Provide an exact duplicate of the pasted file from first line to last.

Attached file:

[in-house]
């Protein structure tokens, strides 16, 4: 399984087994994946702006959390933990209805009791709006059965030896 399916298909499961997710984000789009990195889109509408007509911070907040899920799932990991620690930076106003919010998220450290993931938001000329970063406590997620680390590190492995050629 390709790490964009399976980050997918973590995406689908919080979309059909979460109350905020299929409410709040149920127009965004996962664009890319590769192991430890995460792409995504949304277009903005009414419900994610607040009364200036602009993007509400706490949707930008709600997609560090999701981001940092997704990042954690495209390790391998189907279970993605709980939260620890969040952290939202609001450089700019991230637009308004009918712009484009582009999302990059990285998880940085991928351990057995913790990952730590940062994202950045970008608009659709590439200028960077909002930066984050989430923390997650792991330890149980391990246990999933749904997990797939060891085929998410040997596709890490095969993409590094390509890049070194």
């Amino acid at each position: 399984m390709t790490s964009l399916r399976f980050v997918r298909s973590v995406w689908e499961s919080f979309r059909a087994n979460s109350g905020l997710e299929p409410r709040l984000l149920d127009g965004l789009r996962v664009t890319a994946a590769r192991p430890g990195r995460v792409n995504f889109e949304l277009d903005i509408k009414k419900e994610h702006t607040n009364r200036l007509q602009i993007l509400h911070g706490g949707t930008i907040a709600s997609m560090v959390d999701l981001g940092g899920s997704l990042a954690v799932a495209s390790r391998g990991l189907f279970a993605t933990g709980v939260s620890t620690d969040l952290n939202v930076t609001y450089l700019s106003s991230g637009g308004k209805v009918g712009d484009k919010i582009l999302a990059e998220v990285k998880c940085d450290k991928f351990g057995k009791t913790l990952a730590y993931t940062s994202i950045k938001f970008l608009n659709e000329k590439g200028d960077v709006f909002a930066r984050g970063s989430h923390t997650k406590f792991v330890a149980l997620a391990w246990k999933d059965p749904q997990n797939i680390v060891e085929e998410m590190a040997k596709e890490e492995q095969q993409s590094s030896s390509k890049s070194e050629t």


[in-house]
């Protein structure tokens, strides 16, 4: 399984087994994946702006959390933990209805009791709006059965030896 399916298909499961997710984000789009990195889109509408007509911070907040899920799932990991620690930076106003919010998220450290993931938001000329970063406590997620680390590190492995050629 390709790490964009399976980050997918973590995406689908919080979309059909979460109350905020299929409410709040149920127009965004996962664009890319590769192991430890995460792409995504949304277009903005009414419900994610607040009364200036602009993007509400706490949707930008709600997609560090999701981001940092997704990042954690495209390790391998189907279970993605709980939260620890969040952290939202609001450089700019991230637009308004009918712009484009582009999302990059990285998880940085991928351990057995913790990952730590940062994202950045970008608009659709590439200028960077909002930066984050989430923390997650792991330890149980391990246990999933749904997990797939060891085929998410040997596709890490095969993409590094390509890049070194």
């Amino acid at each position: 399984m390709t790490s964009l399916r399976f980050v997918r298909s973590v995406w689908e499961s919080f979309r059909a087994n979460s109350g905020l997710e299929p409410r709040l984000l149920d127009g965004l789009r996962v664009t890319a994946a590769r192991p430890g990195r995460v792409n995504f889109e949304l277009d903005i509408k009414k419900e994610h702006t607040n009364r200036l007509q602009i993007l509400h911070g706490g949707t930008i907040a709600s997609m560090v959390d999701l981001g940092g899920s997704l990042a954690v799932a495209s390790r391998g990991l189907f279970a993605t933990g709980v939260s620890t620690d969040l952290n939202v930076t609001y450089l700019s106003s991230g637009g308004k209805v009918g712009d484009k919010i582009l999302a990059e998220v990285k998880c940085d450290k991928f351990g057995k009791t913790l990952a730590y993931t940062s994202i950045k938001f970008l608009n659709e000329k590439g200028d960077v709006f909002a930066r984050g970063s989430h923390t997650k406590f792991v330890a149980l997620a391990w246990k999933d059965p749904q997990n797939i680390v060891e085929e998410m590190a040997k596709e890490e492995q095969q993409s590094s030896s390509k890049s070194e050629t």